Modern Muslims does well to describe the feats achieved by Ustadh Taha, both posthumously and while alive, and the bond between the Republican brothers and sisters, through their religion, is humbling to witness. The memoir also does well to depict the improvement in women’s lives as compared to traditional Islam.

Although the Republican Brotherhood advocates for women and encourages significant spiritual improvement in them, unlike traditional Islam, it has a long way to go before it truly has gender equality in both the outside society and within the brotherhood itself. Finally, Modern Muslims presents an insightful look into Islam itself, which outright denies Western stereotypes. The memoir is captivating and enlightening overall, and another book from the author is anxiously awaited.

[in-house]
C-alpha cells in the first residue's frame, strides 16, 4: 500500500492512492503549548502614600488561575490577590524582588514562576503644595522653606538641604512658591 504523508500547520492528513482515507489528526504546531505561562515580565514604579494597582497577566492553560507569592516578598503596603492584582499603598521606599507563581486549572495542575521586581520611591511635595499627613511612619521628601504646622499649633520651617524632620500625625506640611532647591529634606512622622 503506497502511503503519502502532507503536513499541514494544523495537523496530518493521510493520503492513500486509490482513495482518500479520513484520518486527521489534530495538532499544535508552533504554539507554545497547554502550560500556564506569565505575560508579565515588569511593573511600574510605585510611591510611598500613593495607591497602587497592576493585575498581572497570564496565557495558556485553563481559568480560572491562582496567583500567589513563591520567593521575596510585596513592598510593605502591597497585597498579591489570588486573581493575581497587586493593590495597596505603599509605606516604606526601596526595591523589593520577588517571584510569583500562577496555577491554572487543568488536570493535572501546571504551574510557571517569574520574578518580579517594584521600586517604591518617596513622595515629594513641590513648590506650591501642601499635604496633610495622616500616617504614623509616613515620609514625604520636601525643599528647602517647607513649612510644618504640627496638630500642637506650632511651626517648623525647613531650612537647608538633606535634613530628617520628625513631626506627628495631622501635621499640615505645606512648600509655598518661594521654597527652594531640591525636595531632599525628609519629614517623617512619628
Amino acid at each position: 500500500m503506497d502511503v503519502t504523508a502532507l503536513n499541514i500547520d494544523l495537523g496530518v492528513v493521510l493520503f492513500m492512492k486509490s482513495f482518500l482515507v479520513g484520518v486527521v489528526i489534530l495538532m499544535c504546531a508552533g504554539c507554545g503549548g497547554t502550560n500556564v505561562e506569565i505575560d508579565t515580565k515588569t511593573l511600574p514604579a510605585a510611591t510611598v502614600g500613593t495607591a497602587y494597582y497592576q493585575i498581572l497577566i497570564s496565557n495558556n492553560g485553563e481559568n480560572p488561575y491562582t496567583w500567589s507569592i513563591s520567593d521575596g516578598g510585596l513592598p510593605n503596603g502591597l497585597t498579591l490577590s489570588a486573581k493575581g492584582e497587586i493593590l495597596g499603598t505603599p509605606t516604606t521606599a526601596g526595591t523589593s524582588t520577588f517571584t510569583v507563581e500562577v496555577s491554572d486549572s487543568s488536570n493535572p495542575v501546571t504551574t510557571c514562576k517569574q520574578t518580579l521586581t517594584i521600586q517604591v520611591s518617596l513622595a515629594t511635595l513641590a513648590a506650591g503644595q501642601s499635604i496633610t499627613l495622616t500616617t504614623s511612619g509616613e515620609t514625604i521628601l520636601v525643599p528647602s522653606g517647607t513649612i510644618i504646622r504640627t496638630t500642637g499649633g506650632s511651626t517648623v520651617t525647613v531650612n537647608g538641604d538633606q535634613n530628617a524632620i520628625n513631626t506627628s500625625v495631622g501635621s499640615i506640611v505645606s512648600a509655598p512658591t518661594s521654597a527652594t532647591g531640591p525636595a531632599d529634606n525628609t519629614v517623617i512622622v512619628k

Howard, Steve. Modern Muslims. Ohio University Press, 2016.


Jordan Stickle is a Senior at the School of Media Arts and Studies, Ohio University.

The views expressed in this post are those of the author and in no way reflect those of Africa@OHIO or the African Studies Program of Ohio University.